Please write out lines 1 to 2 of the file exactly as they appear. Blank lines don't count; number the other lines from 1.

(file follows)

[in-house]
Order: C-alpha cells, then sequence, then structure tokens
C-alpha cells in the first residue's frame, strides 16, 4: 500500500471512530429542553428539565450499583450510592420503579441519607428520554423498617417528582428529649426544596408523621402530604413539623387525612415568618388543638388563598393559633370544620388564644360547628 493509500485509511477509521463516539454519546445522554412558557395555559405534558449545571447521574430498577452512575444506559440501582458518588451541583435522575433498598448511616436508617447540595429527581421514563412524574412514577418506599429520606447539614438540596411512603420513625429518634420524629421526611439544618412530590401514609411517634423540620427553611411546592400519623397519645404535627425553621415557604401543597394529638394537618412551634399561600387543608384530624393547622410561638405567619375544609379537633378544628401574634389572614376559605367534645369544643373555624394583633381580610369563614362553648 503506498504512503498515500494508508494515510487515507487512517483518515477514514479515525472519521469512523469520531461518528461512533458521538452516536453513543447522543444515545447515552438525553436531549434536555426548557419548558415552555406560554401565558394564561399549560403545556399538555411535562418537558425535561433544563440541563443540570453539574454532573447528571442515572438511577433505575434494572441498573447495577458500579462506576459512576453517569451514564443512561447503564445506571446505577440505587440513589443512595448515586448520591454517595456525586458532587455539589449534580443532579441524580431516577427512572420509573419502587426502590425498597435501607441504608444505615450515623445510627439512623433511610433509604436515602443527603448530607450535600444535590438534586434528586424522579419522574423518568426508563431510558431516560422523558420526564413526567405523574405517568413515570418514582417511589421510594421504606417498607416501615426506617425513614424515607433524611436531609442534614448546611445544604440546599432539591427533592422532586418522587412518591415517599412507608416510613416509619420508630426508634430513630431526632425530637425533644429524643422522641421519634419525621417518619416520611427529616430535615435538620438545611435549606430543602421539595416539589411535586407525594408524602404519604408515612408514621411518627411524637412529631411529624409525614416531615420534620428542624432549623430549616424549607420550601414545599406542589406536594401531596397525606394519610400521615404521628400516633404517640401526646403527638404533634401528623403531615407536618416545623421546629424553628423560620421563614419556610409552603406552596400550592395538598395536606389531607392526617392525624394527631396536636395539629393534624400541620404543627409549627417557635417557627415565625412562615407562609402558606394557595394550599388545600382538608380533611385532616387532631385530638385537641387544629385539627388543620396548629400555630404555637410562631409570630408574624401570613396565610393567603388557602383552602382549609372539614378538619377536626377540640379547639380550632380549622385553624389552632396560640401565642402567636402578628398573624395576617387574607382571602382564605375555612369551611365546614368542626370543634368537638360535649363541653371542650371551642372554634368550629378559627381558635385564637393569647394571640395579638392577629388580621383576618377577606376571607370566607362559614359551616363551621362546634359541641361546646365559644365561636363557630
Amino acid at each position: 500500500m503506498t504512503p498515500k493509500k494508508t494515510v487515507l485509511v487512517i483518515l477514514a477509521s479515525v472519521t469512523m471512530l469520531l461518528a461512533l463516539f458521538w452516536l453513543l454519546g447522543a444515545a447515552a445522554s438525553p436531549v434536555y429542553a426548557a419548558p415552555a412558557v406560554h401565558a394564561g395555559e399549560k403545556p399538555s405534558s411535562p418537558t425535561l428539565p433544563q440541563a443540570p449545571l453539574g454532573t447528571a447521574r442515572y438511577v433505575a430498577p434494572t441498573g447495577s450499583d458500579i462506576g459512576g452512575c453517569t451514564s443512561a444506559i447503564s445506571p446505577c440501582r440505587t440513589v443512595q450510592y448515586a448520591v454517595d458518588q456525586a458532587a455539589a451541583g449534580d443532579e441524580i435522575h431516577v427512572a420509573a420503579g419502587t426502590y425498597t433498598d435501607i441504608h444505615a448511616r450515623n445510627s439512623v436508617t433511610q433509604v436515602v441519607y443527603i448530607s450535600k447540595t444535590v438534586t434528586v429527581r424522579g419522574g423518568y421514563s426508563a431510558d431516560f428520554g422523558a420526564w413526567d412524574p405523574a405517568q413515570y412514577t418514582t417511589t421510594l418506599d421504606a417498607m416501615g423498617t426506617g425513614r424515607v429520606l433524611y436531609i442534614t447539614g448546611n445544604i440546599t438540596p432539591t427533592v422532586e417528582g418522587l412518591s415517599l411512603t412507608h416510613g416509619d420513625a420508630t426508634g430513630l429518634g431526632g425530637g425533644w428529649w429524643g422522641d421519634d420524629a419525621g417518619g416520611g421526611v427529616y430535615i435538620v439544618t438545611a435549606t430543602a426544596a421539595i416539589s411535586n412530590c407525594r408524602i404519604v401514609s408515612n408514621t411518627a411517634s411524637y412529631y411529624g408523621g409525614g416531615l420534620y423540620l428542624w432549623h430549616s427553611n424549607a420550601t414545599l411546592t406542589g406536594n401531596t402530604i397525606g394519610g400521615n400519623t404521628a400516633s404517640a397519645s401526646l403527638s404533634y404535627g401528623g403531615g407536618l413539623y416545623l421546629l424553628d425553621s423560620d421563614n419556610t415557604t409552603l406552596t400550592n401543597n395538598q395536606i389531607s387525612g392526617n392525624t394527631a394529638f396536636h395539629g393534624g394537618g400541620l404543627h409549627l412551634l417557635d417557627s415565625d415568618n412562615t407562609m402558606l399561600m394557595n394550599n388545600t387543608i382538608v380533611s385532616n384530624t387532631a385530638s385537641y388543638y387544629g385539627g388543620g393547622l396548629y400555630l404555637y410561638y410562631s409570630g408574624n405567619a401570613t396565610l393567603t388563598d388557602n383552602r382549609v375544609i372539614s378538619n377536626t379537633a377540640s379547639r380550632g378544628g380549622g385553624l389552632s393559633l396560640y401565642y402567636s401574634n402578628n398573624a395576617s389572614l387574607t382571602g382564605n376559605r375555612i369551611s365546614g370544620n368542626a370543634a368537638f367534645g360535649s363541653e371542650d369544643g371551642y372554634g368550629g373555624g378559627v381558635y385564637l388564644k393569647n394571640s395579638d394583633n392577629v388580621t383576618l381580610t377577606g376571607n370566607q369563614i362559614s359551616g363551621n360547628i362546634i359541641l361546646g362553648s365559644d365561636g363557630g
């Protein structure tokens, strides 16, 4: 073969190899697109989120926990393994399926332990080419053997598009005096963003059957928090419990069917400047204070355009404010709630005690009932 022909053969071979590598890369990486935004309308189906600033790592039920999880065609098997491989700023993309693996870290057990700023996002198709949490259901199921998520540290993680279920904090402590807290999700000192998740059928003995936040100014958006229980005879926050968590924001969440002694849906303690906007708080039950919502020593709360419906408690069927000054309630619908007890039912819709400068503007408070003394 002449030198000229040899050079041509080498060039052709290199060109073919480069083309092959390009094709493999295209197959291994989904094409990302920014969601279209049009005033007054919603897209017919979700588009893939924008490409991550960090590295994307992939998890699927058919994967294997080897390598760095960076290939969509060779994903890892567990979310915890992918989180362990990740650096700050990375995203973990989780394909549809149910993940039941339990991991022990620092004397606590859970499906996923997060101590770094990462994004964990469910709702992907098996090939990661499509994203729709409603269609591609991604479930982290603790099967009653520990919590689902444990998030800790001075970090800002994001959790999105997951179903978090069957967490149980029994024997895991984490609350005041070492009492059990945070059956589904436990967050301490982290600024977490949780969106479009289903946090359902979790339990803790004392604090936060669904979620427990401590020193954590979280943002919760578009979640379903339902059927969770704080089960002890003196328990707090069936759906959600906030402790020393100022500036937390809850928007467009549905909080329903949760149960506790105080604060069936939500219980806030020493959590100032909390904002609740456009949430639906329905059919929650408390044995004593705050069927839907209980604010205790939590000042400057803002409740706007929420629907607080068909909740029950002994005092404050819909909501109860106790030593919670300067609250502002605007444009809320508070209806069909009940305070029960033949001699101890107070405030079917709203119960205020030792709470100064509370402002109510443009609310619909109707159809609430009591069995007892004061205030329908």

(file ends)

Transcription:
[in-house]
Order: C-alpha cells, then sequence, then structure tokens